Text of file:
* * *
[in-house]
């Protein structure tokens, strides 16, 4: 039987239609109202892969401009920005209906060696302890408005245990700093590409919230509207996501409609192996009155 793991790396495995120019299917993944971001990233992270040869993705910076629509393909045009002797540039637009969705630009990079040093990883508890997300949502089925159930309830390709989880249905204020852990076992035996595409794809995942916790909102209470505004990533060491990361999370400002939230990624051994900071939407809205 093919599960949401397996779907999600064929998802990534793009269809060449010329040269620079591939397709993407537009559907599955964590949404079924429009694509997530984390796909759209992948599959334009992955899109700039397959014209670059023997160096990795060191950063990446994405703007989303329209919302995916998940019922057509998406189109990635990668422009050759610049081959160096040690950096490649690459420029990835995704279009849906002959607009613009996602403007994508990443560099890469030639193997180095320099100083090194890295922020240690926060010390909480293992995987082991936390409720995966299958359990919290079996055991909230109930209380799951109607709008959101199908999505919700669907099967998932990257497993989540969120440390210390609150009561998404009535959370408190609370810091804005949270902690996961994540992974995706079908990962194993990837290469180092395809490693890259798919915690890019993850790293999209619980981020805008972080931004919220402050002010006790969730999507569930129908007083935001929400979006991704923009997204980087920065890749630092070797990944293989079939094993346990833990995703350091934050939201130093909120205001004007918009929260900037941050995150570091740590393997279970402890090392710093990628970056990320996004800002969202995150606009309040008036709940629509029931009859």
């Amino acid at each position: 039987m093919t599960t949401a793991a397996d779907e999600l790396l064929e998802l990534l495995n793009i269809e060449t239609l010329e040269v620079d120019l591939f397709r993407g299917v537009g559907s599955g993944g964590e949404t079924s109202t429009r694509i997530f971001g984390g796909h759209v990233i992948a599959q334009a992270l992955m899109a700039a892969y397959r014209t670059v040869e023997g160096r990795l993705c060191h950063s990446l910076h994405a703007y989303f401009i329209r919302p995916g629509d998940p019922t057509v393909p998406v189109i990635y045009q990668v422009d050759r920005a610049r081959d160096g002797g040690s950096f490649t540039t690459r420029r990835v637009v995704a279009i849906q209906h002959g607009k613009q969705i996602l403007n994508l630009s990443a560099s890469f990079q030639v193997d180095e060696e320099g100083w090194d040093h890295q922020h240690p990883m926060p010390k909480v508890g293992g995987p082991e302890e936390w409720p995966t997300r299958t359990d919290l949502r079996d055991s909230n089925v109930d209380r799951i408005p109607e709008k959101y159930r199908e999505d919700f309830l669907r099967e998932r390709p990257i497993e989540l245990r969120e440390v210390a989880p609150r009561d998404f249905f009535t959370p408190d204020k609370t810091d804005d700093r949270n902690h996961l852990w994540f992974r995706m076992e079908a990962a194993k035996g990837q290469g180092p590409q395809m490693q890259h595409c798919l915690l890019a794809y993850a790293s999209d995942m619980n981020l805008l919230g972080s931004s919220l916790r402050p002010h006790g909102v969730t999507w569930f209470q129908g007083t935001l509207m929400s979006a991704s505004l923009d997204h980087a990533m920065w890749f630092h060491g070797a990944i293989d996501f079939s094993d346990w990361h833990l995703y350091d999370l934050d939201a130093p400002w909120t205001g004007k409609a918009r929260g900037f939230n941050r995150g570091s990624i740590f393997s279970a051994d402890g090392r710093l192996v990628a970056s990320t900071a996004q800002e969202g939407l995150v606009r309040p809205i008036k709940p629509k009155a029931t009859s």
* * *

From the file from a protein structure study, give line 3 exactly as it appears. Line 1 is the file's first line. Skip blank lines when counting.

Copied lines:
């Amino acid at each position: 039987m093919t599960t949401a793991a397996d779907e999600l790396l064929e998802l990534l495995n793009i269809e060449t239609l010329e040269v620079d120019l591939f397709r993407g299917v537009g559907s599955g993944g964590e949404t079924s109202t429009r694509i997530f971001g984390g796909h759209v990233i992948a599959q334009a992270l992955m899109a700039a892969y397959r014209t670059v040869e023997g160096r990795l993705c060191h950063s990446l910076h994405a703007y989303f401009i329209r919302p995916g629509d998940p019922t057509v393909p998406v189109i990635y045009q990668v422009d050759r920005a610049r081959d160096g002797g040690s950096f490649t540039t690459r420029r990835v637009v995704a279009i849906q209906h002959g607009k613009q969705i996602l403007n994508l630009s990443a560099s890469f990079q030639v193997d180095e060696e320099g100083w090194d040093h890295q922020h240690p990883m926060p010390k909480v508890g293992g995987p082991e302890e936390w409720p995966t997300r299958t359990d919290l949502r079996d055991s909230n089925v109930d209380r799951i408005p109607e709008k959101y159930r199908e999505d919700f309830l669907r099967e998932r390709p990257i497993e989540l245990r969120e440390v210390a989880p609150r009561d998404f249905f009535t959370p408190d204020k609370t810091d804005d700093r949270n902690h996961l852990w994540f992974r995706m076992e079908a990962a194993k035996g990837q290469g180092p590409q395809m490693q890259h595409c798919l915690l890019a794809y993850a790293s999209d995942m619980n981020l805008l919230g972080s931004s919220l916790r402050p002010h006790g909102v969730t999507w569930f209470q129908g007083t935001l509207m929400s979006a991704s505004l923009d997204h980087a990533m920065w890749f630092h060491g070797a990944i293989d996501f079939s094993d346990w990361h833990l995703y350091d999370l934050d939201a130093p400002w909120t205001g004007k409609a918009r929260g900037f939230n941050r995150g570091s990624i740590f393997s279970a051994d402890g090392r710093l192996v990628a970056s990320t900071a996004q800002e969202g939407l995150v606009r309040p809205i008036k709940p629509k009155a029931t009859s």